“I’d been wrestling with God over this change and one week, during the third song, something clicked — I prayed, ‘whatever you want me to do, I surrender.’
“My desire at that moment to be a professional Christian music artist was gone. All of a sudden, my desire was to be a worship leader. That was in November 2011. Three months later, we launched LifeHouse.”
Attendance at the firehall grew to 500 and they transitioned to a middle school. Less than a decade later, the church stepped out in faith, purchased 20 acres, and built a facility they prayed would be used to glorify God. In the summer of 2020, with COVID-19 restrictions, and no access to the school where they met for years, they worshipped in a field and watched the construction of their new building.
Reflecting back, Tammy says planting LifeHouse was one of the hardest things she’s ever been a part of, but also the most fulfilling.
The present and the future
In October, contractors were still completing the punch list and the smell of new paint still lingers. Staff members are ecstatic. “We are beside ourselves. We feel so blessed,” says Mark. Completion came in the nick of time after the hot summer. “I’m not kidding; there were days I looked like I got baptized because I sweated so much. It was so hot. But as hard as it was, it was a special time because it was so raw. It really made us appreciate what the Lord provided.”
Executive Pastor Jonathon Brazell, beaming from ear-to-ear, says, “The multipurpose room can be used for anything from a worship concert to an Iron Man men’s conference weekend. The possibilities are endless.”
Tammy says, “What I love is that we not only have the church open on Sundays for services, but also Wednesdays, and we have Thursday night college group and Bible studies on Saturday mornings for men and women. We’ve hosted missionary luncheons and pastor fellowships.”
The meetings for high school and middle schoolers are so well-attended they meet in the sanctuary. “We set up corn hole and ping pong in the lobby. That’s been neat. We keep dreaming of new ways to use the facility,” says Tammy.
They will build a gymnasium during their next construction phase.
Mark says the church’s Early Childhood Center is a considerable asset. Families from the community bring their children each day to the church. That is an incredible opportunity to invite them to services and special events, and get to know them, he says. The Early Childhood Center also provides financial help with the construction costs.
Missions Pastor Joel Miller says he sees the building as a hub where people in the community and region come to hear about Jesus. “But we can also use it as a sending place to send short-term and long-term missionaries to the field,” he adds.
The church supports 25 different missions throughout the state, and around the world. In addition to their giving to the Cooperative Program, the church supports the International Mission Board, a church planter in Iceland, and ministries in India, West Africa, Senegal, Liberia, and Kenya. Additionally, they support a missions hospital in Haiti, a planter in Denver, and Navajo Native Americans in Arizona.
Churches planting churches
Church planting was in Lifehouse Church’s DNA from the beginning. They started two churches — LifeHouse Smyrna, launched in 2016, and LifeHouse Salem County (SaCo) in Pennsville, New Jersey.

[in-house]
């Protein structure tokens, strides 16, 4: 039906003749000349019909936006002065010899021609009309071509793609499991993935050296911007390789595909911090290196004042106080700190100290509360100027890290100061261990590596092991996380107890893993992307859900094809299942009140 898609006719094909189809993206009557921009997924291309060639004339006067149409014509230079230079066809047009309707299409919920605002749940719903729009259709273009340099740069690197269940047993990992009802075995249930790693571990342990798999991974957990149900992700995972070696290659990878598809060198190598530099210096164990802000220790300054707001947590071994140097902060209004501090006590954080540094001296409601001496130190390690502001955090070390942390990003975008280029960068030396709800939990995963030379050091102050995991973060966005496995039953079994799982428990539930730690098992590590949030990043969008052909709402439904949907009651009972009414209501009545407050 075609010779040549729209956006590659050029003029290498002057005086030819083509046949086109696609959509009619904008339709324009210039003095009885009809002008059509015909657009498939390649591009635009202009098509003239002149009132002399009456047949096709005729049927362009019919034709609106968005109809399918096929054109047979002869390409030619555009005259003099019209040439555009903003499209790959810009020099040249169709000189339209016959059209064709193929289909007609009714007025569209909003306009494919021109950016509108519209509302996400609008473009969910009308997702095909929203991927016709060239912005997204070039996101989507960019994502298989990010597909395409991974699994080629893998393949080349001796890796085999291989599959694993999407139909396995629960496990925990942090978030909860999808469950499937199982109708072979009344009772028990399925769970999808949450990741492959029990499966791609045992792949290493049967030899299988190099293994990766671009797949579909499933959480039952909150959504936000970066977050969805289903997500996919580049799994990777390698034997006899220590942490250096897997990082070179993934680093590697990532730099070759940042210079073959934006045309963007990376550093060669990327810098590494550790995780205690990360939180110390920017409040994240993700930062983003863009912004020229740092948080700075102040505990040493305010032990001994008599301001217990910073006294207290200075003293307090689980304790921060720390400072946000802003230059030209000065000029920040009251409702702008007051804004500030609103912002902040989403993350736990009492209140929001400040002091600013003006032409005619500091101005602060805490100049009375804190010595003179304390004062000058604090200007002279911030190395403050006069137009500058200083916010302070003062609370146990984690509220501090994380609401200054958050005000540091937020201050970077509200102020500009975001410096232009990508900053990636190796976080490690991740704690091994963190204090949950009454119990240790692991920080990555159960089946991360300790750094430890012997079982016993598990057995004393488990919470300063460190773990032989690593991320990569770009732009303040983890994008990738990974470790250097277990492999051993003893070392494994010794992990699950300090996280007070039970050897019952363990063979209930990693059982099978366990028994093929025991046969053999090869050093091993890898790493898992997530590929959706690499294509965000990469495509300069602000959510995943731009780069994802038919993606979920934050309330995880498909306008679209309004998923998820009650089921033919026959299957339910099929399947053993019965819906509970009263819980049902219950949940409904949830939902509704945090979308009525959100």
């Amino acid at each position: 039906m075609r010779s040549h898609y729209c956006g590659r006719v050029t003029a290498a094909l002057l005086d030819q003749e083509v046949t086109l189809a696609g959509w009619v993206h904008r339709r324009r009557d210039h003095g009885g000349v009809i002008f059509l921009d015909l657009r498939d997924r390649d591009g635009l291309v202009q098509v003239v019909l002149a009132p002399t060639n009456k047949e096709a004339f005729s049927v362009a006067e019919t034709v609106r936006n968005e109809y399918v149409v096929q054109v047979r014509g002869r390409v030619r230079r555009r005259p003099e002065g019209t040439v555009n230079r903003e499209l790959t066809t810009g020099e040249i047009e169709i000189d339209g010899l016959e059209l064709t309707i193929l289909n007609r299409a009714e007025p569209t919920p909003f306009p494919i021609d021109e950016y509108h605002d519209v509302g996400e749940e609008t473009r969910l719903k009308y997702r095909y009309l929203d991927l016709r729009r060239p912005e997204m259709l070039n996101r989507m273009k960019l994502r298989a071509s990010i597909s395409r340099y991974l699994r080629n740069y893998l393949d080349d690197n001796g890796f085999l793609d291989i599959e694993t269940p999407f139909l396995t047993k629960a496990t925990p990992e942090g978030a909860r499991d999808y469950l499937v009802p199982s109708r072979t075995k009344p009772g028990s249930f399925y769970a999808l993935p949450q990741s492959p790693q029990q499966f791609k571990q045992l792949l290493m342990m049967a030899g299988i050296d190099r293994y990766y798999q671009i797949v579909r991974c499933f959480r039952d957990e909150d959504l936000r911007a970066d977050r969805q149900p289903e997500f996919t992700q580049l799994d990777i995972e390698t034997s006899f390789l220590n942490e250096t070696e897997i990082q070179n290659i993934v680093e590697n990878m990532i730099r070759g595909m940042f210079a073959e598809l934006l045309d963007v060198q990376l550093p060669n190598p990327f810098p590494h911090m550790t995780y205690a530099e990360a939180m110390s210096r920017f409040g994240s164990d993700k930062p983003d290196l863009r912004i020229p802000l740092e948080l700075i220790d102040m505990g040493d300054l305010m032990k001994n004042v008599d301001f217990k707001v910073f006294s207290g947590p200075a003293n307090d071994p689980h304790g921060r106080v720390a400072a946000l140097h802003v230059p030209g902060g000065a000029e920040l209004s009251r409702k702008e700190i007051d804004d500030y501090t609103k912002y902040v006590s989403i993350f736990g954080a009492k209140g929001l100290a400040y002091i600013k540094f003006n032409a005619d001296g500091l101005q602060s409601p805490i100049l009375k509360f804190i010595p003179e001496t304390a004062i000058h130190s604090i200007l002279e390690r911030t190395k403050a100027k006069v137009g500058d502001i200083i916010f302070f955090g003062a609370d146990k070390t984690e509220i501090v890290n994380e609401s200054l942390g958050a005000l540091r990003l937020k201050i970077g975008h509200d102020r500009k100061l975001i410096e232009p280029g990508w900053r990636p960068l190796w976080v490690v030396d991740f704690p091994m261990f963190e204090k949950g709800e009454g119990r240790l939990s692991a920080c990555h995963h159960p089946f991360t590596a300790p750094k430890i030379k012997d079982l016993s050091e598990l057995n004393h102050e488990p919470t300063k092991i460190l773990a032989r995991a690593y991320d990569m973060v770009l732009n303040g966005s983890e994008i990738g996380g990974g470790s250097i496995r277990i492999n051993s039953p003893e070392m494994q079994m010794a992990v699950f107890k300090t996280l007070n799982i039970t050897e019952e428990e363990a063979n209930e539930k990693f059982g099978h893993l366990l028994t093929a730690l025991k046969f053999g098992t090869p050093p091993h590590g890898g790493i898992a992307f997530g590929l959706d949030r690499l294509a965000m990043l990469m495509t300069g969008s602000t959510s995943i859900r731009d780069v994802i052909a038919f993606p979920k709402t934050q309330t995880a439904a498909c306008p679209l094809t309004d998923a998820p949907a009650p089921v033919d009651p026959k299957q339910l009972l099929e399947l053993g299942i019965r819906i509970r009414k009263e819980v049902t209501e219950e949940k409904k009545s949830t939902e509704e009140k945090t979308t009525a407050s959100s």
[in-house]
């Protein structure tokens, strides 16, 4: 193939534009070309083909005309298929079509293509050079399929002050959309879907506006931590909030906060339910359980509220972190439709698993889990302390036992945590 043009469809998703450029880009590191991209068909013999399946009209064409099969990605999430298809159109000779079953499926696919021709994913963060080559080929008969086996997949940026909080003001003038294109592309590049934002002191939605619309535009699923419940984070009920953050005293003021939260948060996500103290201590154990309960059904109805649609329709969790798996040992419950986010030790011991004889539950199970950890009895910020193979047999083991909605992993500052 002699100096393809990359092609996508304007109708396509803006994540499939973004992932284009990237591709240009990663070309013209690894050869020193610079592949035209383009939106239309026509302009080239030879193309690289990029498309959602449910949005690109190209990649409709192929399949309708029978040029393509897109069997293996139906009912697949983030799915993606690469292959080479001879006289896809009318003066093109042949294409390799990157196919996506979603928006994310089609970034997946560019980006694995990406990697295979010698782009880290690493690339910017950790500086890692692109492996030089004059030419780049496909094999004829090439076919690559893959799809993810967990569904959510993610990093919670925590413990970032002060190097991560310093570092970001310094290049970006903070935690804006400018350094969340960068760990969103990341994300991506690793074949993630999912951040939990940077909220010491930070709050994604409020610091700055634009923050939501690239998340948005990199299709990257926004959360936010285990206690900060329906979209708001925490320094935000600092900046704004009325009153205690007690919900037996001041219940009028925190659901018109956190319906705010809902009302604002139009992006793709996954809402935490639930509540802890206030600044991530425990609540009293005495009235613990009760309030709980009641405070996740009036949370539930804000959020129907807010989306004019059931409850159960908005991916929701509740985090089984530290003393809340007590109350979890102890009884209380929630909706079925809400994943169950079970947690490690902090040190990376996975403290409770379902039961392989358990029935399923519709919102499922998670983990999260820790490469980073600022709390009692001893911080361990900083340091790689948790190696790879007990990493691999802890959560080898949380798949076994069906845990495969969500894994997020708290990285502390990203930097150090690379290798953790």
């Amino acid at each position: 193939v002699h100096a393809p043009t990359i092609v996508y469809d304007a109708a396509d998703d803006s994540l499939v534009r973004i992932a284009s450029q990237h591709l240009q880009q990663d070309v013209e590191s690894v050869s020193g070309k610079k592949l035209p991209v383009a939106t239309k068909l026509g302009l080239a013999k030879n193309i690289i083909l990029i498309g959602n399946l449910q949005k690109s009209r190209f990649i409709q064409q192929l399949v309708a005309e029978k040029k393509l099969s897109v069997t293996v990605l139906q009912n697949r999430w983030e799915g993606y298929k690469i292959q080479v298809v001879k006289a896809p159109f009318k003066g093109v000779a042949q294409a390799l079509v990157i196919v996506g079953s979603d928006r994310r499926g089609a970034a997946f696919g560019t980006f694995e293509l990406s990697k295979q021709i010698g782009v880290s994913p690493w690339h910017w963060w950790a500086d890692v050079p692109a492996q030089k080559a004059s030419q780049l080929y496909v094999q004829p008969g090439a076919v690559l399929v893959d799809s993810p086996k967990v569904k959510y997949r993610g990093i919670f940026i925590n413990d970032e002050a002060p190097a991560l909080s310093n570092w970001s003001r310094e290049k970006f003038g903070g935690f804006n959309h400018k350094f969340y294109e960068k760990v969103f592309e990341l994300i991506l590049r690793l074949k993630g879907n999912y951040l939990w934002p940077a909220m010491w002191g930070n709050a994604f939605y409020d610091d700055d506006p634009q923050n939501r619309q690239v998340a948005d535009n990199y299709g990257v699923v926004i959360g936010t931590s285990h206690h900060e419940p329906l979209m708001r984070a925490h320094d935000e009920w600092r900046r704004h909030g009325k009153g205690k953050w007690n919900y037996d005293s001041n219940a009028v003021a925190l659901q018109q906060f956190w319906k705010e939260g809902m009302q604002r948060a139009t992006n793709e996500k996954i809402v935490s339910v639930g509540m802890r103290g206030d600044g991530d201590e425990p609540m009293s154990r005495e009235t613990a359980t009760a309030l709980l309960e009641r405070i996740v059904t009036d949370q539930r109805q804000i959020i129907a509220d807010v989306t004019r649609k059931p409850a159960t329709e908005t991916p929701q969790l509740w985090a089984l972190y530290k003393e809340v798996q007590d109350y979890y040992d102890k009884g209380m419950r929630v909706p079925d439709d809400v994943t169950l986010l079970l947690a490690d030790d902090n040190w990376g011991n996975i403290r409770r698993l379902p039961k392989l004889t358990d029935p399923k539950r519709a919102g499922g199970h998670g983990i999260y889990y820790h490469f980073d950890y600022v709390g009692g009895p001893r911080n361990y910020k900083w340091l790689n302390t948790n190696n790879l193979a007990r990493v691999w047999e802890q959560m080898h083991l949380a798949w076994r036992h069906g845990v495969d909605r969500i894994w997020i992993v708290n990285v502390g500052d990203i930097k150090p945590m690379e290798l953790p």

LifeHouse MOT (referring to Middletown Odessa and Townsend) sent Drew Matthews and his wife, Heidi, the first family to commit to being part of LifeHouse MOT’s 2012 core team, to start LifeHouse Smyrna. One hundred people from LifeHouse Townsend went with Matthews for support, including worship leader Kage Queen. The church was meeting in a school, but due to COVID-19, they are now meeting at Fairies Funeral Home’s Chapel. They are an autonomous congregation, meeting the needs in their context and community.
LifeHouse Salem County (SaCo) in Pennsville, New Jersey, started having Sunday services in October 2020. LifeHouse MOT also sent members as a core team. The small group meets in a library on Sunday mornings and is already seeing people come to faith.
For such a time
Since the new church building opened, the church has seen God’s hand in so many ways.
Mark says he witnesses God moving regularly at the new facility. “This guy shows up at our church — a very impressive young man — 24 years old, with a graduate degree, and he played college football. He’s got a great job, but he’s really struggling. His neighbor, who has never been to our church, said to him, ‘Hey, why don’t you go talk to someone at that church?’” He did and that young man prayed to accept Christ.
A woman showed up one Sunday, having broken off her engagement to be married. She was in grad school, had a good job, but was going through a difficult season. She wanted to get baptized. “In her mind, she thought she had to get baptized in order to be saved.” Mark had an opportunity to share the Gospel and to explain the ordinance of baptism. She came to saving faith and was baptized several weeks later.
Miller says that even during the COVID-19 pandemic, new families have been coming to the church. “Every Sunday, I get a stack of first-time visitor cards,” Miller says with a smile. The church carefully follows CDC protocol and local government restrictions.
Mark says, “I really believe the Lord has gathered a people and provided a building ‘for such a time as this.’”
Cover photo: Pastor Mark Lashey baptizes Herbert Leonard (photo by Stephanie Leight).